Days after Beijing lodged protests with India over the Dalai Lama’s visit to Arunachal Pradesh, China’s Ministry of Civil Affairs has announced “standardised” official names for six places in the North Eastern state, reported China’s state-run Global Times. China claims the frontier state, “which India calls Arunachal Pradesh”, as South Tibet.

The standardised names have been announced in Chinese characters, Tibetan and Roman alphabet. In the Roman alphabet, these places have been called: Wo’gyainling, Mila Ri, Qoidêngarbo Ri, Mainquka, Bümo La and Namkapub Ri.

A professor at Minzu University of China, Xiong Kunxin told the Global Times that the step has been taken to “reaffirm China’s territorial sovereignty to South Tibet”. These names have never been standardised even though they have been existing since ancient times, research fellow at Tibet Academy of Social Sciences, Gua Kefan, told the state-run daily.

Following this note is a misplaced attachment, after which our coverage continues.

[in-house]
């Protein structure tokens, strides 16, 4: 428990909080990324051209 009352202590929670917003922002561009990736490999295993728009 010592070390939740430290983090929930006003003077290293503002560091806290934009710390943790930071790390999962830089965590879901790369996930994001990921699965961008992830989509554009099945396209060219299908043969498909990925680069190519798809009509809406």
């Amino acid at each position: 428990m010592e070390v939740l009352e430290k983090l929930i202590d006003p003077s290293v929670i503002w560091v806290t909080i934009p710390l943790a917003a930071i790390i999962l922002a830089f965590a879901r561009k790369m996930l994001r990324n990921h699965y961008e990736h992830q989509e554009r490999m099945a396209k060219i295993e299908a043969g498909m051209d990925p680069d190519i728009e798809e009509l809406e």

India and China have so far held 19 rounds of talks to resolve the territorial dispute. According to the Global Times, the South Tibet region lies along China’s southwestern border and India’s north-eastern border. The report also claimed that in 1987, India had “abruptly announced” that it was designating the region as Arunachal Pradesh. However, the Chinese government has never recognised the region as Arunachal Pradesh, the report added.

The Dalai Lama was in Arunachal Pradesh’s Tawang region between April 4 and April 10. On Monday, China had said the Dalai Lama’s recent visit to Arunachal Pradesh had harmed bilateral relations between the two countries and warned India against using the Tibetan spiritual leader to undermine Beijing’s interests.

Beijing considers Arunachal Pradesh as part of southern Tibet and believes that the 14th Dalai Lama is a separatist who is trying to carve out an independent state. India, on the other hand, has disputed such claims.